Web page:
Tuesday, 26 June 2012

Where did the O'Donoghues of North Kerry come from?

The O’Donoghues of North Kerry
Where did they come from?
By Rod O’Donoghue (one of them)
The question I am also asking myself is who were these O’Donoghues in North Kerry?  Where did they come from?  In Listowel and its vicinity by J Anthony Gaugan, 1973, I found that ‘the Broder or Broderick, Kennelly, O’Connor and Scanlan are probably the oldest in the district.  Close behind those are the McCarthy, Moriarty, O’Connell, O’Donoghue, O’Mahony, O’Shea and O’Sullivan families’.  O’Mahony and O’Sullivan also figure in our family tree.
Right next door to Ballyduff is the parish of Ballydonoghue (Baile Dhonnchú or Donoghue’s town or home).  The term baile means that the territory was occupied by an extended kin-group or family.  The parish used to be called Lisselton but, when asked what name they would like, the parishioners chose Ballydonoghue; this is the name of a local townland, which has nine rátha or circular forts in it showing that it was a place of some tribal importance long ago.  Further north and just over the border in Limerick is another townland called Ballydonoghue, and in the east of that county another one of the same name.  This suggests the presence of tribes of our name for many centuries.  Looking at the census of 1659 there were a lot of O’Donoghues in these three areas.
Local folklore states that Rattoo Tower was built to commemorate a battle against the Vikings at The Paddock, close to Ballyduff, which it is said that the O’Donoghues won.  In an article on Rattoo in the Journal of the Cork Historical and Archaeological Society in 1910 it says ‘It is recorded in The Wars of the Gaedhill with the Gaill (the Gaels with the Foreigners) supposed to have been written by an eye-witness of the famous battle of Clontarf that in 812 the Danes first began the devastation of Erin, and that in this year they landed in Munster from 120 ships, plundered the country, and burned Inis Labhrainn and Dairinis, but were defeated by the Eoghanacht (O’Donoghues) of Lough Léin, ie the Lakes of Killarney’.  O’Donoghues has, it appears, been inserted by the author, on what basis I cannot say.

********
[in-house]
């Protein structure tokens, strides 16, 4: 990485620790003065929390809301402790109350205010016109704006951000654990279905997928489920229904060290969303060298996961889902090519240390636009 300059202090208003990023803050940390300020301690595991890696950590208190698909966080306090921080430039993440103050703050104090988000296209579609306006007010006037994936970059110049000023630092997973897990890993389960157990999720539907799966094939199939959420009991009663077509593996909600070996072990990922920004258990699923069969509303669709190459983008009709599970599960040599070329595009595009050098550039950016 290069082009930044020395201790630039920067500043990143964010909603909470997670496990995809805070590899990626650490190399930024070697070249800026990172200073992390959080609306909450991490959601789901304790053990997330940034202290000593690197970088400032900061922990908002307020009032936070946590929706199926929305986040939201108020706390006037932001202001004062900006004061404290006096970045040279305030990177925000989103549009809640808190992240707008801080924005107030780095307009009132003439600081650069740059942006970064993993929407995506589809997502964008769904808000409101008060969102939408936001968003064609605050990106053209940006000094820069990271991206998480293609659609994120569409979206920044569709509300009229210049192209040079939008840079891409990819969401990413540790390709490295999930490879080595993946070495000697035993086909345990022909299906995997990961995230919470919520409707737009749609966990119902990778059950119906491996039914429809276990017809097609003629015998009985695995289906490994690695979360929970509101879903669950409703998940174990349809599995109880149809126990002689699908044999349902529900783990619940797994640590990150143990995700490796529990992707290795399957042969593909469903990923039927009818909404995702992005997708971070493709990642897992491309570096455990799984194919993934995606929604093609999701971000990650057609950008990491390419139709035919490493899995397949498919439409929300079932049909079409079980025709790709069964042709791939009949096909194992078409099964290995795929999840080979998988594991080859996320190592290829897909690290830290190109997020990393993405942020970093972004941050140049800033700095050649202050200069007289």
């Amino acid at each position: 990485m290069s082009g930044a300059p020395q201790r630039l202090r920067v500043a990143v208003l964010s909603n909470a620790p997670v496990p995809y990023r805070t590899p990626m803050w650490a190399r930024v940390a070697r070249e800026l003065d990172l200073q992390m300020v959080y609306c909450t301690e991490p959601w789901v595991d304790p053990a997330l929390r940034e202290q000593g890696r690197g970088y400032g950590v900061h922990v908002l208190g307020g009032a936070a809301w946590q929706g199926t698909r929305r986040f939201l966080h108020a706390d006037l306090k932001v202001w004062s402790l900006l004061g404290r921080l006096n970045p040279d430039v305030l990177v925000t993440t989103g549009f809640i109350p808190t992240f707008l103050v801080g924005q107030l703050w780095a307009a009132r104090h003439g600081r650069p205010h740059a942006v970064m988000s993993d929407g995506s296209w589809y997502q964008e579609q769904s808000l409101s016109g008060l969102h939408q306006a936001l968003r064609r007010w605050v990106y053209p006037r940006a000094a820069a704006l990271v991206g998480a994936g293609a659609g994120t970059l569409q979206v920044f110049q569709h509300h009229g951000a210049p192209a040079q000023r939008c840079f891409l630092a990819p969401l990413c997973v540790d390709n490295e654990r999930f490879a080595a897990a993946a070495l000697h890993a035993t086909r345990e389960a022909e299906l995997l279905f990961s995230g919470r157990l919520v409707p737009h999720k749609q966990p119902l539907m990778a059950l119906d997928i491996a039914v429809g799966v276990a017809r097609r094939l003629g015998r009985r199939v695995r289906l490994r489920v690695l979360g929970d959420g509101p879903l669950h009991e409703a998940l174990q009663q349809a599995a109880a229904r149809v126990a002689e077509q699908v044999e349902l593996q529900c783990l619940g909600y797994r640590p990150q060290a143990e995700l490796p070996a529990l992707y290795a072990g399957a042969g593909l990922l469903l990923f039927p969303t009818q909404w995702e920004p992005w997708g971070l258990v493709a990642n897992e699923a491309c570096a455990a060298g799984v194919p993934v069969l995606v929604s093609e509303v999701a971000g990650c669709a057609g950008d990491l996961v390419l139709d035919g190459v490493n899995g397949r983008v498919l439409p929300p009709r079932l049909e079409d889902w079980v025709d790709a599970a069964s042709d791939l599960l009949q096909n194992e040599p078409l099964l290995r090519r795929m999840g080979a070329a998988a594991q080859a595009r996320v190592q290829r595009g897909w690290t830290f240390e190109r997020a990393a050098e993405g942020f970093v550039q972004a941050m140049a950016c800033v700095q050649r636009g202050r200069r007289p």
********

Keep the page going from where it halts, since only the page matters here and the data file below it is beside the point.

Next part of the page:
If they were involved, 812 is before the O’Donoghues Mór had arrived in Killarney and might suggest another tribe.  John O’Donovan in his Ordnance Survey Letters (1834-42) states that Inis Labhrainn (island with something to do with speaking?) is an island in the mouth of the Cashen river in the townland of Derryco (either Doire na gcath: wood of the battle or Doire Cua: possibly wood of the heroes, 2 miles from Ballyduff), where there is also an old church (see right).  Some locals surmise that the O’Donoghues built Rattoo tower and church.
The Annals of the Four Masters says for 807 (corrected to 812) that ‘A slaughter was made of the foreigners by Cobhthach, son of Maelduin, lord of Loch Lein’ but doesn’t say where.  This is repeated in Annals of Ulster for the year 811 with the added note that King of Loch-Lein was a bardic term for the King of West Munster.  Francis Byrne in Irish Kings and High Kings shows Cobhthach (d.833), son of Máel Dúin (d.786) as a king of Locha Léin.  As I can see no Donnchadh in the pedigree for the Eoghanacht Locha Léin I am left confused.
I am afraid all this poses more questions than it answers.  My genetic signature of the O’Donoghue Mór suggests that these North Kerry/Limerick O’Donoghues probably came up from Cork or Kerry but it could very well have been a long time ago or even as a separate branch of the Eoghanacht, the paramount tribal group of Munster.
In the Aran Isles an O’Donoghue family told me that they were descended from two or three brothers and a wife from Kerry who rowed up the coast in the eighteenth century and stopped at Inis Oírr.  So perhaps that happened here but centuries earlier.
There is much more work to do! 

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